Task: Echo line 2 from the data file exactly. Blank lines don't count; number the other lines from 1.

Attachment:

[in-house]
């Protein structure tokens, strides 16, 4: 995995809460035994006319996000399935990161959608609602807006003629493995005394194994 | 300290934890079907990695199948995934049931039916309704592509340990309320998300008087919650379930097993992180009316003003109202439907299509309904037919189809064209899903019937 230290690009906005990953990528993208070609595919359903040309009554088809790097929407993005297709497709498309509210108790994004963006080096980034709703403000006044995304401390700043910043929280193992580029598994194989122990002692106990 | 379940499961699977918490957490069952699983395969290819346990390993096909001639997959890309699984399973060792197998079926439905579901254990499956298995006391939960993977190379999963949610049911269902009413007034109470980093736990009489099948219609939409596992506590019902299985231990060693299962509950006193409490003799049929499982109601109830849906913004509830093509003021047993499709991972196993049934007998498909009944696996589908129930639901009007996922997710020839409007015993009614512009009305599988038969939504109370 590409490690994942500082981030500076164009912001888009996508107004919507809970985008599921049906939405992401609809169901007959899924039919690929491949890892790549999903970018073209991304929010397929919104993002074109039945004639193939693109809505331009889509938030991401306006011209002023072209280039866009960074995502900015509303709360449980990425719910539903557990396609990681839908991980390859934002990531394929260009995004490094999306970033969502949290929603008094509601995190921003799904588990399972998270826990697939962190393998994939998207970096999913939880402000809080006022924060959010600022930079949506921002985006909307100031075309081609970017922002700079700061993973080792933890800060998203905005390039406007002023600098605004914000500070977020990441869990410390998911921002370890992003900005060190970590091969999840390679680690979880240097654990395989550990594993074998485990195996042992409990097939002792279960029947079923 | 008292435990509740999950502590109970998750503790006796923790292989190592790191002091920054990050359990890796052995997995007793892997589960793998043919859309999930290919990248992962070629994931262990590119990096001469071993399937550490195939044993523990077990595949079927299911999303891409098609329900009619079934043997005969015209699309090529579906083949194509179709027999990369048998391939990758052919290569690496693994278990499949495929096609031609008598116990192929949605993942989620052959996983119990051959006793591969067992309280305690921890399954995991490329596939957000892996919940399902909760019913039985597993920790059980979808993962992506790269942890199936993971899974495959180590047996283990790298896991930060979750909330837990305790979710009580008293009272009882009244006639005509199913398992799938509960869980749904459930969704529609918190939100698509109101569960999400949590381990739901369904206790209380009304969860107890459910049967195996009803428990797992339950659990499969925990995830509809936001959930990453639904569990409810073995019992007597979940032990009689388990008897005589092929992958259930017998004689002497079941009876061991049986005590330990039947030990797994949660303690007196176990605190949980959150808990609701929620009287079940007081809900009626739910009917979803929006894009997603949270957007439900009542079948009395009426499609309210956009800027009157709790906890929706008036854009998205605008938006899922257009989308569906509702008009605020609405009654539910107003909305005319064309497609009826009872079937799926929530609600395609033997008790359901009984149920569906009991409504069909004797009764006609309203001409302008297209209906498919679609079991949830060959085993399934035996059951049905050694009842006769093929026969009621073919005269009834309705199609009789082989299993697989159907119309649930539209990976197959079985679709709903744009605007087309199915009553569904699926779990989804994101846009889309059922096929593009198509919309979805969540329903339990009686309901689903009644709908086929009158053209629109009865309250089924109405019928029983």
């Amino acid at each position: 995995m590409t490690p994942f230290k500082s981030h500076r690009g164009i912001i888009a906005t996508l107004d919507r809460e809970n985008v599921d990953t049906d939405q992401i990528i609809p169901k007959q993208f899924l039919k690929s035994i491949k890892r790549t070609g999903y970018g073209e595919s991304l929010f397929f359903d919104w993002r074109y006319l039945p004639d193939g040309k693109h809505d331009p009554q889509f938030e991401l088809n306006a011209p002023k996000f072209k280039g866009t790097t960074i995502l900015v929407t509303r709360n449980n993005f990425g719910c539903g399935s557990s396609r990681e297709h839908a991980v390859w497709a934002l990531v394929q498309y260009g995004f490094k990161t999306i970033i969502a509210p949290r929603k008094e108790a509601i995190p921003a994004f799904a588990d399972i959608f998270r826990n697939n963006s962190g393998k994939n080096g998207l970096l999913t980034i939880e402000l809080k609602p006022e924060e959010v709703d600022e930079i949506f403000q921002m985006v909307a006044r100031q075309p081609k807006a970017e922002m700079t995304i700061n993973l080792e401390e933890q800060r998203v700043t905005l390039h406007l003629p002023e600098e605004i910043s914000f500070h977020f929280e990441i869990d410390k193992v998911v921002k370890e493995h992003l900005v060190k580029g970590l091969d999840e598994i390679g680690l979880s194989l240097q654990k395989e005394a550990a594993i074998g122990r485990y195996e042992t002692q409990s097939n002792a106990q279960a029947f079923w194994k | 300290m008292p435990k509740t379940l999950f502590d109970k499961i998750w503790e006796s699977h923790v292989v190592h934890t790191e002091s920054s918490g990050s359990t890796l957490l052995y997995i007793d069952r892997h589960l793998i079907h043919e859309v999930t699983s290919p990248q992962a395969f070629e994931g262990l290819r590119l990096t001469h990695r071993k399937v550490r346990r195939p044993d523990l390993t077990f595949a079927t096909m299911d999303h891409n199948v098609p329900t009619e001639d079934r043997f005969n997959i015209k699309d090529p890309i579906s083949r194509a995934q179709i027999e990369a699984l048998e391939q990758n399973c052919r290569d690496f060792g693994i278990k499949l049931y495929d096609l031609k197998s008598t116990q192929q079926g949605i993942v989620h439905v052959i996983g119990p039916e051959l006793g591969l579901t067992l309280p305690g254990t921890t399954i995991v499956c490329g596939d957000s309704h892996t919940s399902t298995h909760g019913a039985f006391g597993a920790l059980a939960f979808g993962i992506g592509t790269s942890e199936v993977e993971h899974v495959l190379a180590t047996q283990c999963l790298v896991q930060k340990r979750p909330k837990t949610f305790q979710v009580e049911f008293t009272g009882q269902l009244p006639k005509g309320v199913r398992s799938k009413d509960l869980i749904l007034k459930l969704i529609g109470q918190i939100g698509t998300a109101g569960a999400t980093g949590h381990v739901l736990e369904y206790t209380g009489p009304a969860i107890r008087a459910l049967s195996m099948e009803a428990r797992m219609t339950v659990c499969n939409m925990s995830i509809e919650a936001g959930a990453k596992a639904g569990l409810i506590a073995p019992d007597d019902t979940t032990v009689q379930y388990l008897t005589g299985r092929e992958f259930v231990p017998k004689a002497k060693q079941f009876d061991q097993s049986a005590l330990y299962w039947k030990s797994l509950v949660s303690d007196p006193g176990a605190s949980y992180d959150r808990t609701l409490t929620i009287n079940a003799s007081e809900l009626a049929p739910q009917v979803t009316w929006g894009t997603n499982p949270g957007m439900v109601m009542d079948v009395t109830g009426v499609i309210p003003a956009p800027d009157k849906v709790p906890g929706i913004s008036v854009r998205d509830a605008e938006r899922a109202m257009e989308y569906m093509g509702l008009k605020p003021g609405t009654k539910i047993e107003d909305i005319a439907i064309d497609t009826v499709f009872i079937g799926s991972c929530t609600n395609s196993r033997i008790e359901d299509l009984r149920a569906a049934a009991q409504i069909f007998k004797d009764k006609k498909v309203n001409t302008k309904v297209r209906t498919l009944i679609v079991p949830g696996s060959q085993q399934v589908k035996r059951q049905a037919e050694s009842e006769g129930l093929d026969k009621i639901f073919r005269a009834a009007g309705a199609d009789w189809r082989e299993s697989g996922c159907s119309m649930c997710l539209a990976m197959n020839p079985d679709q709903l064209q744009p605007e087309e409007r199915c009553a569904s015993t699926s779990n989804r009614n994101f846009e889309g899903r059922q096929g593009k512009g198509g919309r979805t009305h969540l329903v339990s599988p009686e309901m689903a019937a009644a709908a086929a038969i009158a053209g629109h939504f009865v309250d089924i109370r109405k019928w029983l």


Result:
């Protein structure tokens, strides 16, 4: 995995809460035994006319996000399935990161959608609602807006003629493995005394194994 | 300290934890079907990695199948995934049931039916309704592509340990309320998300008087919650379930097993992180009316003003109202439907299509309904037919189809064209899903019937 230290690009906005990953990528993208070609595919359903040309009554088809790097929407993005297709497709498309509210108790994004963006080096980034709703403000006044995304401390700043910043929280193992580029598994194989122990002692106990 | 379940499961699977918490957490069952699983395969290819346990390993096909001639997959890309699984399973060792197998079926439905579901254990499956298995006391939960993977190379999963949610049911269902009413007034109470980093736990009489099948219609939409596992506590019902299985231990060693299962509950006193409490003799049929499982109601109830849906913004509830093509003021047993499709991972196993049934007998498909009944696996589908129930639901009007996922997710020839409007015993009614512009009305599988038969939504109370 590409490690994942500082981030500076164009912001888009996508107004919507809970985008599921049906939405992401609809169901007959899924039919690929491949890892790549999903970018073209991304929010397929919104993002074109039945004639193939693109809505331009889509938030991401306006011209002023072209280039866009960074995502900015509303709360449980990425719910539903557990396609990681839908991980390859934002990531394929260009995004490094999306970033969502949290929603008094509601995190921003799904588990399972998270826990697939962190393998994939998207970096999913939880402000809080006022924060959010600022930079949506921002985006909307100031075309081609970017922002700079700061993973080792933890800060998203905005390039406007002023600098605004914000500070977020990441869990410390998911921002370890992003900005060190970590091969999840390679680690979880240097654990395989550990594993074998485990195996042992409990097939002792279960029947079923 | 008292435990509740999950502590109970998750503790006796923790292989190592790191002091920054990050359990890796052995997995007793892997589960793998043919859309999930290919990248992962070629994931262990590119990096001469071993399937550490195939044993523990077990595949079927299911999303891409098609329900009619079934043997005969015209699309090529579906083949194509179709027999990369048998391939990758052919290569690496693994278990499949495929096609031609008598116990192929949605993942989620052959996983119990051959006793591969067992309280305690921890399954995991490329596939957000892996919940399902909760019913039985597993920790059980979808993962992506790269942890199936993971899974495959180590047996283990790298896991930060979750909330837990305790979710009580008293009272009882009244006639005509199913398992799938509960869980749904459930969704529609918190939100698509109101569960999400949590381990739901369904206790209380009304969860107890459910049967195996009803428990797992339950659990499969925990995830509809936001959930990453639904569990409810073995019992007597979940032990009689388990008897005589092929992958259930017998004689002497079941009876061991049986005590330990039947030990797994949660303690007196176990605190949980959150808990609701929620009287079940007081809900009626739910009917979803929006894009997603949270957007439900009542079948009395009426499609309210956009800027009157709790906890929706008036854009998205605008938006899922257009989308569906509702008009605020609405009654539910107003909305005319064309497609009826009872079937799926929530609600395609033997008790359901009984149920569906009991409504069909004797009764006609309203001409302008297209209906498919679609079991949830060959085993399934035996059951049905050694009842006769093929026969009621073919005269009834309705199609009789082989299993697989159907119309649930539209990976197959079985679709709903744009605007087309199915009553569904699926779990989804994101846009889309059922096929593009198509919309979805969540329903339990009686309901689903009644709908086929009158053209629109009865309250089924109405019928029983």